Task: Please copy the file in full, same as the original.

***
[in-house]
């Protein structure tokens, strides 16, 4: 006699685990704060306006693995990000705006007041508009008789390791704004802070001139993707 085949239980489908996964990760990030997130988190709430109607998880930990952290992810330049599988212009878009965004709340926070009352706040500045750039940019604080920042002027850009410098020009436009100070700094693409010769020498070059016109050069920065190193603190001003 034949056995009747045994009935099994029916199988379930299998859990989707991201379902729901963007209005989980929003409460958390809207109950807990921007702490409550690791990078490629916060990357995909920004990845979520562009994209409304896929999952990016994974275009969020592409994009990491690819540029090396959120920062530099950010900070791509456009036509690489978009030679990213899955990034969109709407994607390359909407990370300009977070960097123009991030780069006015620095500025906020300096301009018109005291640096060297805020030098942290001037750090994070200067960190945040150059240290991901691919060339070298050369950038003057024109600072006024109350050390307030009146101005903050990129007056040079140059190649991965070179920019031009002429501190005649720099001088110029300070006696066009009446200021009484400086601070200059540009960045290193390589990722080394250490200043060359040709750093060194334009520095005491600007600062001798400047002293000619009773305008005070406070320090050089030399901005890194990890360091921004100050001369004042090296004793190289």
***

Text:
[in-house]
């Protein structure tokens, strides 16, 4: 006699685990704060306006693995990000705006007041508009008789390791704004802070001139993707 085949239980489908996964990760990030997130988190709430109607998880930990952290992810330049599988212009878009965004709340926070009352706040500045750039940019604080920042002027850009410098020009436009100070700094693409010769020498070059016109050069920065190193603190001003 034949056995009747045994009935099994029916199988379930299998859990989707991201379902729901963007209005989980929003409460958390809207109950807990921007702490409550690791990078490629916060990357995909920004990845979520562009994209409304896929999952990016994974275009969020592409994009990491690819540029090396959120920062530099950010900070791509456009036509690489978009030679990213899955990034969109709407994607390359909407990370300009977070960097123009991030780069006015620095500025906020300096301009018109005291640096060297805020030098942290001037750090994070200067960190945040150059240290991901691919060339070298050369950038003057024109600072006024109350050390307030009146101005903050990129007056040079140059190649991965070179920019031009002429501190005649720099001088110029300070006696066009009446200021009484400086601070200059540009960045290193390589990722080394250490200043060359040709750093060194334009520095005491600007600062001798400047002293000619009773305008005070406070320090050089030399901005890194990890360091921004100050001369004042090296004793190289």